Mister Jobs needs to use his power and influence to make good on the premise in this statement from 2007.
if you or any of the other folks reading this have broken down at some point or another and actually bought DRM’d music off iTunes, i would suggest looking into a piece of software called EasyTunes.
i’ve…heard that it frees it to play under the player – Songbird or otherwise – of your choice.
His power and influence are nothing when the old guard (record companies) demanded DRM on all their material. EMI actually offered the higher quality DRM free tracks but few others have attempted save when they are attempting to give people like AMAZON a lift up by allowing them to sell DRM free tracks but NOT Apple.
There is a game being played here and you are looking at but one part. I am glad that you are free of the terrible crimes Apple have committed upon you. I wasn’t referring to a Microsoft store at all (other than those that attempted to build such a thing using Microsoft’s DRM technology.
But what I was actually saying was that in Microsoft’s world they wanted to implement DRM throughout your data files. You don’t have to hold them up as a shining example of anything. What I was pointing out was that under their plans you would have had to ask permission to access those file whenever you wanted (OK it might have only been one access to a “compliant server” when you first played the track or once a month – but WHATEVER).
Enjoy Songbird. Enjoy ranting. But remember to look at the whole picture and not just at the bit that fits your world view. DRM has nothing to do with Apple and was put in place purely to fit in with the record company plans.
And @ Steven.
It is pretty simple to rip iTunes DRM content. Just write it to an Audio disk and re-rip. Done. (you don’t have to write to a physical disk you can do it with a disk image). As I say Apple’s DRM is the least onerous out there. Of course if your idea is that all DRM is bad then that ain’t gonna change your world view.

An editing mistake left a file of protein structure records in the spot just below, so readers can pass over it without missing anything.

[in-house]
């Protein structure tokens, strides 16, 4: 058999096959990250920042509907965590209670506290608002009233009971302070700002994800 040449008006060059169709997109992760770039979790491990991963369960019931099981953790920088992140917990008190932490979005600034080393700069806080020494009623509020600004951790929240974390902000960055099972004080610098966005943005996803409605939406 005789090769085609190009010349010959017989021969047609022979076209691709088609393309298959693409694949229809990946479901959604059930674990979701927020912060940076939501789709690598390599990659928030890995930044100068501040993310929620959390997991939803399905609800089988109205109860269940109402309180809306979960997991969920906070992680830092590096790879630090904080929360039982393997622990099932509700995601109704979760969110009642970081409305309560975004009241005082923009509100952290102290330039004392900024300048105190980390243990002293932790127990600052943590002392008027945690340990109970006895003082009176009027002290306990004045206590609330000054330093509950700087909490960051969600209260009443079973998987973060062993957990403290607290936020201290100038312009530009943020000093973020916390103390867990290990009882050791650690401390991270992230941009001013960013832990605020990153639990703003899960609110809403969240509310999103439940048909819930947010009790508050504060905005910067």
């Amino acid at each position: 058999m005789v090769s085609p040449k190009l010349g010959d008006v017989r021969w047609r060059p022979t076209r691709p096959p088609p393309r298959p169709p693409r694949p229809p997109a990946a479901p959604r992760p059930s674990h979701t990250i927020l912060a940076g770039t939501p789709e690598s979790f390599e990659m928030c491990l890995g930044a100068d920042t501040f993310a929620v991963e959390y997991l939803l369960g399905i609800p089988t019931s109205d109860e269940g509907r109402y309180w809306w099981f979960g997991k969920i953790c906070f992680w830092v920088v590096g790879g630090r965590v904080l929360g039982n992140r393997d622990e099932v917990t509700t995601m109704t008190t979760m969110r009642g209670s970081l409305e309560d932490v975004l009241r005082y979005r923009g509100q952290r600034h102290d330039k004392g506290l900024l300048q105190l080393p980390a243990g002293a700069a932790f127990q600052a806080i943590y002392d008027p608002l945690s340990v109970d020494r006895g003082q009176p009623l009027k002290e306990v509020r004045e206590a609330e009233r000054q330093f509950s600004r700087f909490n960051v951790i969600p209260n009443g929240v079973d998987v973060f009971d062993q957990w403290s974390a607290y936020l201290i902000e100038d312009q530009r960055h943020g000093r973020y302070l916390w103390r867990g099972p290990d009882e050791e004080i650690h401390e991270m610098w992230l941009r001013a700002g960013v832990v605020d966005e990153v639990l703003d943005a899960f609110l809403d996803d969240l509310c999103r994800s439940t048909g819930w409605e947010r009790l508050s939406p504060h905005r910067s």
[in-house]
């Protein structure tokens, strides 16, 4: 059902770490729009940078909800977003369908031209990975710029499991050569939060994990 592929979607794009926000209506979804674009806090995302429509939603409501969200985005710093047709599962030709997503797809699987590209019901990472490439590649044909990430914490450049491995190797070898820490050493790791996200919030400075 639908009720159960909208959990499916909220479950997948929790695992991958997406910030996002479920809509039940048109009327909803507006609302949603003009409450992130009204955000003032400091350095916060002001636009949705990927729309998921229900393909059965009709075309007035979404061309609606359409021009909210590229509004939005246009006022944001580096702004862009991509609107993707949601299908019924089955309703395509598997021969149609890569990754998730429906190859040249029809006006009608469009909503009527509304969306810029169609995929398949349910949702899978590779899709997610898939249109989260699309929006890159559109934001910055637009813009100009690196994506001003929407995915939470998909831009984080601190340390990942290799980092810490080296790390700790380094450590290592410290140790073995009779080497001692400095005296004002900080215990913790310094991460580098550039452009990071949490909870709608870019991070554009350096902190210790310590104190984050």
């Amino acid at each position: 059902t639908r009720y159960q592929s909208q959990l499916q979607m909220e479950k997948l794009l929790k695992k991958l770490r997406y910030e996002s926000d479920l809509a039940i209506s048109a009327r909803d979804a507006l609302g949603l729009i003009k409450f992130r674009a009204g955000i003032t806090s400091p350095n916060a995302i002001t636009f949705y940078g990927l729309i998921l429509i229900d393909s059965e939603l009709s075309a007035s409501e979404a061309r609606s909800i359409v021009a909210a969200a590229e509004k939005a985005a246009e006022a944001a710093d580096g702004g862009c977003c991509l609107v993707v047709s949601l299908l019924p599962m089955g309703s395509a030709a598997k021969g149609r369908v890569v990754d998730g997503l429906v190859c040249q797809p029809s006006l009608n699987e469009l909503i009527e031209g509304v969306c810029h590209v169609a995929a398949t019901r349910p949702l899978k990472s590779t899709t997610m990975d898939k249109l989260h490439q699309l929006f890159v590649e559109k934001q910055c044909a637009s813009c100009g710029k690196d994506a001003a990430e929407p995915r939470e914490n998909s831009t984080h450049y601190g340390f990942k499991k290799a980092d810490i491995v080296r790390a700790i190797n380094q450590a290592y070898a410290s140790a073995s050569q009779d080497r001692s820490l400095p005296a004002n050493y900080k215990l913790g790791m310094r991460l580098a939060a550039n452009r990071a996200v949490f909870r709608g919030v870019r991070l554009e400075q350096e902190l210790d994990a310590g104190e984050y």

I fail to see the point you’re trying to make. Apple saved people form the evil music industry? Give me a break. If anything saved “the people” from “the evil music industry” it was p2p (illegal as it is).
Mr. Jobs made a magnificent Business move by providing both the players and the music (picture it as Ford selling both the cars and the gas). Chapeau for that. He saved apple, changed the legal way of buying music. But Altruism? I doubt it. He did it for business, and it is ok, after all we’re all here to make money.
If Apple gives up on some of the obnoxious practices (doing stuff the microsoft way, if you like) it might stay on top of the game. But if they keep sacrificing user-satisfaction iTunes will reach a tipping point where pain-in-the-ass surpasses convenience and people will stop using it.
If your argument had come from a business perspective you’d have a much more solid base to make your point.
Golly. Proof positive of the Dvorak rule that if you want to start a stir, then criticize something Apple does.
sheesh — I’m just saying I don’t like iTunes, don’t like the store, made a switch, am happy I did and Ratty comes out of the woodwork decrying Microsoft as the true DRM evildoer, the ignorance of the music industry (agreed).
Dudes, we haven’t even talked about Choruss yet. Check out Fester’s post. This is interesting stuff.
Fester’s post is eye-opening as usual.
David, please let the kids bash in your blog. There ain’t like arguing over the internet (you DO remember that old saying that arguing over the internet is like special Olympics, right?)
“If anything saved “the people” from “the evil music industry” it was p2p (illegal as it is).”
Nope Estoban. P2p was around LONG before Apple entered the scene. I do think that Apple saved everyone from a very draconian DRM system that the content providers and a terribly “helpful” Microsoft wanted to impose on us all.